‘A successful EU Council Presidency – in spite of the pandemic’

Tanja Gönner, Chair of the GIZ Management Board, looks back at Germany’s Presidency of the Council of the European Union. Her conclusion? A lot was achieved in the face of the pandemic.

Friederike Bauer

COVID-19 dominated Germany’s Presidency of the Council of the European Union. For example, the EU-Africa Summit had to be postponed and the EU-China Summit was changed to a video conference. Despite all this, what was achieved during the German Presidency?
In my view, the last six months of 2020 were highly successful, although a lot of attention was taken up by the pandemic. Reaching an agreement on the Multiannual Financial Framework, which was preceded by very difficult negotiations, was great. Otherwise, the conflict could have had disastrous consequences for the unity of the European Union. It was incredibly important for the cohesion of the Union that the Council managed to overcome the veto of some Member States on the conditionality mechanism on the rule of law and to bring or keep, everyone on board.

More specifically, what is the outcome in the field of development cooperation?
This is another area where I see a great deal of progress. For the first time, the new Multiannual Financial Framework brings together all external policy under a new financing instrument known as the ‘Neighbourhood Development and International Cooperation Instrument’. This allows the EU to act more flexibly at the international level, but also more coherently and transparently. This creates planning security, not least for us as an implementing organisation. I also consider the Post-Cotonou Agreement brokered by the Commission in December with 79 African, Pacific and Caribbean states, to be another remarkable achievement. It marks the world’s largest North-South agreement, which will affect 1.5 billion people on four continents, and once in effect will provide the framework for the next 20 years.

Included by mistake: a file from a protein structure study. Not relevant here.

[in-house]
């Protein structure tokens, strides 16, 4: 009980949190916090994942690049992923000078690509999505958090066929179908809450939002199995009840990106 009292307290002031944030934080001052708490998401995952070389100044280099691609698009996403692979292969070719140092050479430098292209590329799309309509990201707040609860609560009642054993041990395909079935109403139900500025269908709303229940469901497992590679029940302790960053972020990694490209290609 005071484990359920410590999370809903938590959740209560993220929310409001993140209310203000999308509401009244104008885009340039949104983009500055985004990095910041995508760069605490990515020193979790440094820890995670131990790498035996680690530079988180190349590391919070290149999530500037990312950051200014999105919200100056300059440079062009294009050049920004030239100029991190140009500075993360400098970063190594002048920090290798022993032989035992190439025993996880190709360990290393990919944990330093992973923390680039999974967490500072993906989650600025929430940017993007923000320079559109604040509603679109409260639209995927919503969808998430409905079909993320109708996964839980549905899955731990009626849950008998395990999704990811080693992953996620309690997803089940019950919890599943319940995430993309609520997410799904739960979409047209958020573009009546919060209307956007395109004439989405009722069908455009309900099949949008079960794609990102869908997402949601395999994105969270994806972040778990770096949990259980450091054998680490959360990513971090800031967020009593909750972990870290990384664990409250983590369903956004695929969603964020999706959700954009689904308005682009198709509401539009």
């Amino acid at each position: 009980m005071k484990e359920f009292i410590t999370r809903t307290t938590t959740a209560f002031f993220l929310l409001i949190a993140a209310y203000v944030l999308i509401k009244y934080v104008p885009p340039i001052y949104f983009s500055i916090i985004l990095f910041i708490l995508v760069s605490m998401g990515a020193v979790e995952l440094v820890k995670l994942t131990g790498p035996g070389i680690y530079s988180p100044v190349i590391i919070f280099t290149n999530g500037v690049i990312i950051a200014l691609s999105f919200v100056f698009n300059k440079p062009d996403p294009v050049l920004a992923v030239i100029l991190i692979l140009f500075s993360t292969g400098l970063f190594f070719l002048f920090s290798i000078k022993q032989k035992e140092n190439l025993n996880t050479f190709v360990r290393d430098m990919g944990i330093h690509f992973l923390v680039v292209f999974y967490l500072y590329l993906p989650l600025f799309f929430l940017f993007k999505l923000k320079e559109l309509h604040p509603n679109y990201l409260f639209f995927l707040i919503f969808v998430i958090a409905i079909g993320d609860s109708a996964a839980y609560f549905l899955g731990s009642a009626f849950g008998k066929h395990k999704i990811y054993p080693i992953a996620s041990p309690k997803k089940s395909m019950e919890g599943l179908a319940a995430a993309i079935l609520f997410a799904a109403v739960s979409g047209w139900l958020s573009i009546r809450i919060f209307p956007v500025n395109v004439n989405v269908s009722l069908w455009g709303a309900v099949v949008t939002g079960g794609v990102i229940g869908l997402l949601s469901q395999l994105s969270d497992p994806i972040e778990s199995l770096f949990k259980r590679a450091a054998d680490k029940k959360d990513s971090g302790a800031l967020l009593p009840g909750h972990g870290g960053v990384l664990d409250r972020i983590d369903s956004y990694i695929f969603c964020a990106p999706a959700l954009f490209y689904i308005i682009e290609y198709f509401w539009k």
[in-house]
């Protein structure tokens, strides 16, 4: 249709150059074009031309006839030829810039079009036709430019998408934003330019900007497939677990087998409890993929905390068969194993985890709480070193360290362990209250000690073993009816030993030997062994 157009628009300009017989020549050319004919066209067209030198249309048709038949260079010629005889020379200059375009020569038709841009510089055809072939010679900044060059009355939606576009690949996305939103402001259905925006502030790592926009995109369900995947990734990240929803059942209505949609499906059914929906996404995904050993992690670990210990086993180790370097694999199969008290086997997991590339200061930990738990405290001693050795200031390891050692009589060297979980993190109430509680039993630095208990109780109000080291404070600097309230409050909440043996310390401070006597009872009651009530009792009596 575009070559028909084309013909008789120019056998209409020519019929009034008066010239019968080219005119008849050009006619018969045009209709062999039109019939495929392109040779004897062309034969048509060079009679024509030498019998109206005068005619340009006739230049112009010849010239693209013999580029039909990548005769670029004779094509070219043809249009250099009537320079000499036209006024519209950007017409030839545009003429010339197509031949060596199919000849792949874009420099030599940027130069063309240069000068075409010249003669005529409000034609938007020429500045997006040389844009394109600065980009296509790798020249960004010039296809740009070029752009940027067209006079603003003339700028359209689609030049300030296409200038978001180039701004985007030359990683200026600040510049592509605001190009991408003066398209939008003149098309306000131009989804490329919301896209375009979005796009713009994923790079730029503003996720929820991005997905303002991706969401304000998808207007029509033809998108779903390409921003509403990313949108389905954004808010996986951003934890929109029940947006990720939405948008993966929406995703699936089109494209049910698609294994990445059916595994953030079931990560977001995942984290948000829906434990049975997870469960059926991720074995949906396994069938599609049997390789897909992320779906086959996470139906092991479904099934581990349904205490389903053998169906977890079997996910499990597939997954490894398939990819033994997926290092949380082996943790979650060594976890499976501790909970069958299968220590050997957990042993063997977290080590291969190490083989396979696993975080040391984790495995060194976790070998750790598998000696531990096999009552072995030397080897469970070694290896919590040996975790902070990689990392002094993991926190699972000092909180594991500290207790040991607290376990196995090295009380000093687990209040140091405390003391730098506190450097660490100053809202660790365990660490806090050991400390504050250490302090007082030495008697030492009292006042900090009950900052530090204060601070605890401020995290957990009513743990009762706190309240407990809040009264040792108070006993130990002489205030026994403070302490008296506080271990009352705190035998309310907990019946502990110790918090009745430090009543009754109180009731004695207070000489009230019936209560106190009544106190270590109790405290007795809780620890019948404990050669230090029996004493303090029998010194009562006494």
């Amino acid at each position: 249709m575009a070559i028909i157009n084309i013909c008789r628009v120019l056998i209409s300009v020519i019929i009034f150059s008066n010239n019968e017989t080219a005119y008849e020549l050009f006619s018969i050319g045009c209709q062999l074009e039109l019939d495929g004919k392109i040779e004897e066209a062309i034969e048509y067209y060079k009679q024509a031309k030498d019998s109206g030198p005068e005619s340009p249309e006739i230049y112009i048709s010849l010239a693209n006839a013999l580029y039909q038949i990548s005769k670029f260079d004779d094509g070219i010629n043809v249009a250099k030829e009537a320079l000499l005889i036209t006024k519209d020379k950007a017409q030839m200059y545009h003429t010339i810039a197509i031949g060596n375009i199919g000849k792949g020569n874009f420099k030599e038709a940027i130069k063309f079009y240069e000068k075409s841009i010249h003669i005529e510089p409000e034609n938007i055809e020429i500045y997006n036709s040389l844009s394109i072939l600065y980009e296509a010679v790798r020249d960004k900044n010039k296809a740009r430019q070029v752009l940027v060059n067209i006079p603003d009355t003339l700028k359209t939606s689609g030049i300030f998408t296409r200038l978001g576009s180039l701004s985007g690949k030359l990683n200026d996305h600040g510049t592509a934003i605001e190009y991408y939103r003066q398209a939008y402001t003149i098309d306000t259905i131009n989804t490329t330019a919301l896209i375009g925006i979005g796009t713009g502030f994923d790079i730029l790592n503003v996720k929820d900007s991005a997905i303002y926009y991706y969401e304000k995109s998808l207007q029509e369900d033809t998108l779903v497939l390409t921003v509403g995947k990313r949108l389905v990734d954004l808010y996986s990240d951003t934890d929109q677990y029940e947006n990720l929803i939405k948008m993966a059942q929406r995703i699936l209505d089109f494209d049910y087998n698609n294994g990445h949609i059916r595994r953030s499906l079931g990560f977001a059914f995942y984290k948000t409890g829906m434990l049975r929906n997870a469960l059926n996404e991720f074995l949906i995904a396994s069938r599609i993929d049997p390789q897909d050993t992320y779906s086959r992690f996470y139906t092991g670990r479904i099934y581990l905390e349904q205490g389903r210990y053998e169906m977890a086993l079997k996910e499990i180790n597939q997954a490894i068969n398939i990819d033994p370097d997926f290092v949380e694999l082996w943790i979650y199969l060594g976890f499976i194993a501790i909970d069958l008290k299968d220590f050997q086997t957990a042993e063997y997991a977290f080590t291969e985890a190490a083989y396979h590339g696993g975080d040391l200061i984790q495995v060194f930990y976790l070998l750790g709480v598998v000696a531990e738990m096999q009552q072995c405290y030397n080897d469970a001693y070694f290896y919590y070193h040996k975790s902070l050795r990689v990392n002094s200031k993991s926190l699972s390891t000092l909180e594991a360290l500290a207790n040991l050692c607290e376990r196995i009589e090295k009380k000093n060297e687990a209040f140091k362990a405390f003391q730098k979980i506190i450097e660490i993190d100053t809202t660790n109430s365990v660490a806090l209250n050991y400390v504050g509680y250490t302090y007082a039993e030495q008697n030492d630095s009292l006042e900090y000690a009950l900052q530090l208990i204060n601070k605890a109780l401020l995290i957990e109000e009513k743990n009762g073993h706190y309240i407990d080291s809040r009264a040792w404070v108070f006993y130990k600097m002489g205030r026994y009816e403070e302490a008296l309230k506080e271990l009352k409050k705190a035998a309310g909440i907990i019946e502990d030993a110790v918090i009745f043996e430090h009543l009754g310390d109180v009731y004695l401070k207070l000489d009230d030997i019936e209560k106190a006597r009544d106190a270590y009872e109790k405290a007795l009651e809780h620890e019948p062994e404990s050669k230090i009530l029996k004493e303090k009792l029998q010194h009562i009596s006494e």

Which topics were further relevant during the German Council Presidency?
Green recovery and digitalisation were two important issues. Both are crucial aspects of the EU’s COVID-19 response and they are also a key focus of our work in the next few years. We are fully in step with the EU here and we complement one another very well. For example, it was decided to establish a common data market and data space between Europe and Africa. A so-called ‘Digital Innovation Bridge’ was also decided. This African-European initiative is designed to support digital innovation and entrepreneurship. There are lots of exciting, forward-looking approaches in this context.

Africa was a priority of the German Council Presidency. Why is Africa so important for Europe?
There are several reasons: The two continents share a common history, that of course connects them. And we both stand for multilateralism, another area on which we agree upon. And of course, Africa is our neighbouring continent. What happens there is not insignificant for us. Then there are geopolitical and economic interests: The largest free trade area in the world is currently being established in Africa – with the strong support of the EU, by the way. European Member States can also benefit from this enormous potential – on a political, economic, ecological and cultural level. And then there is migration, which is an issue for both Africa and Europe. Basically, everything points to the need for closer cooperation.